I will be happy if someone can identify this one.

 

That is a challenging one Mike - I don't have a definite answer, just a guess.

 

A Juvenile Whydah perhaps?   Maybe a Juv. Pin-tailed Whydah transitioning into adult plumage?

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Peter Connan

The owl and mating monitors were both amazing sightings!

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Bush dog
16 hours ago, Peter Connan said:

The owl and mating monitors were both amazing sightings!

 

Yes, Peter, it was.  

The proof of the fact that the marsh owl is an uncommon sighting is that the young Zim pro guide Adam Jones only saw it for the first time a few months ago.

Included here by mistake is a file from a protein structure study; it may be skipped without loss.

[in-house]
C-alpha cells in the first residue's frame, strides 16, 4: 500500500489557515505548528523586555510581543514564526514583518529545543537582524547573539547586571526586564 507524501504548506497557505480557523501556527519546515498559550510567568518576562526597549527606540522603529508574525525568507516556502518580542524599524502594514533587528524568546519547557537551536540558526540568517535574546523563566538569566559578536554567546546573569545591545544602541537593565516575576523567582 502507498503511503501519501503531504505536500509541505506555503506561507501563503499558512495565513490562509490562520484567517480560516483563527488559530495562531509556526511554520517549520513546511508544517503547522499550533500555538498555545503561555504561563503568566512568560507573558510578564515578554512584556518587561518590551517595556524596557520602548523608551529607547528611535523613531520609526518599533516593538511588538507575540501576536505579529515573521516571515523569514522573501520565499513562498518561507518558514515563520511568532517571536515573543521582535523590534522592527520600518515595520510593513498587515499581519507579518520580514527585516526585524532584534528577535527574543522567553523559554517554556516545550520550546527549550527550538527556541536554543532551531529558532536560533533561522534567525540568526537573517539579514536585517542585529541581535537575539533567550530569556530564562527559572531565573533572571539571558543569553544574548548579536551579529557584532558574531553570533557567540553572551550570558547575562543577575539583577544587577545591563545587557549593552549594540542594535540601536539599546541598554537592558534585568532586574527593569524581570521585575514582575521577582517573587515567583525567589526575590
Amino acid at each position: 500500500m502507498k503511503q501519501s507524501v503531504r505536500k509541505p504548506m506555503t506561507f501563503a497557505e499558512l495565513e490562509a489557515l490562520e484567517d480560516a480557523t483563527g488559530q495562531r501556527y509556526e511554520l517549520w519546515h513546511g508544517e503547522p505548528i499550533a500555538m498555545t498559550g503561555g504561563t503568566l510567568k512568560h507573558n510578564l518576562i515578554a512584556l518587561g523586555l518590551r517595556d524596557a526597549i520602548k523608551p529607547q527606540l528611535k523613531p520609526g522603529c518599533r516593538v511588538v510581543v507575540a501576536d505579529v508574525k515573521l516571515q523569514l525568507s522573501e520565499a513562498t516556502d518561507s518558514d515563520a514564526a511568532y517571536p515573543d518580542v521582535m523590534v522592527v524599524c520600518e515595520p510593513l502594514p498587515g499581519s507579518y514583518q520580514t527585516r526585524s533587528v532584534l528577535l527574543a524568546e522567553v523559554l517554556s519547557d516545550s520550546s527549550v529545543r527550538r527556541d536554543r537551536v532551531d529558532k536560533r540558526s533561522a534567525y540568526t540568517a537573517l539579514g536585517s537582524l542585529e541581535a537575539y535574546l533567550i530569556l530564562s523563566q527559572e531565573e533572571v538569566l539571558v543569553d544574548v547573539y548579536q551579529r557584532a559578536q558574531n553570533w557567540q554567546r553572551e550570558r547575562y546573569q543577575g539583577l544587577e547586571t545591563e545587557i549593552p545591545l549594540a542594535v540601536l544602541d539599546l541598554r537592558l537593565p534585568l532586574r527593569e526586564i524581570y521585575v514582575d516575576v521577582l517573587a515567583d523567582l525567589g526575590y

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Bush dog

The next day, the morning was mainly devoted to a group of eighteen zebras, very co-operative and obviously eager to be photographed.

 

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Yes, lilac-breasted rollers are also frog eaters.

 

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Namaqua dove (female).

 

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Game Warden

@Bush dog Mike, how many years have you been going on safari? Even with so much experience under your belt, it must be a great sensation to see something new, a new species for you. And to get such clear photos as well. Nice!

 

Matt

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Bush dog

@Game Warden

 

4 hours ago, Game Warden said:

@Bush dog Mike, how many years have you been going on safari? Even with so much experience under your belt, it must be a great sensation to see something new, a new species for you. And to get such clear photos as well. Nice!

 

Matt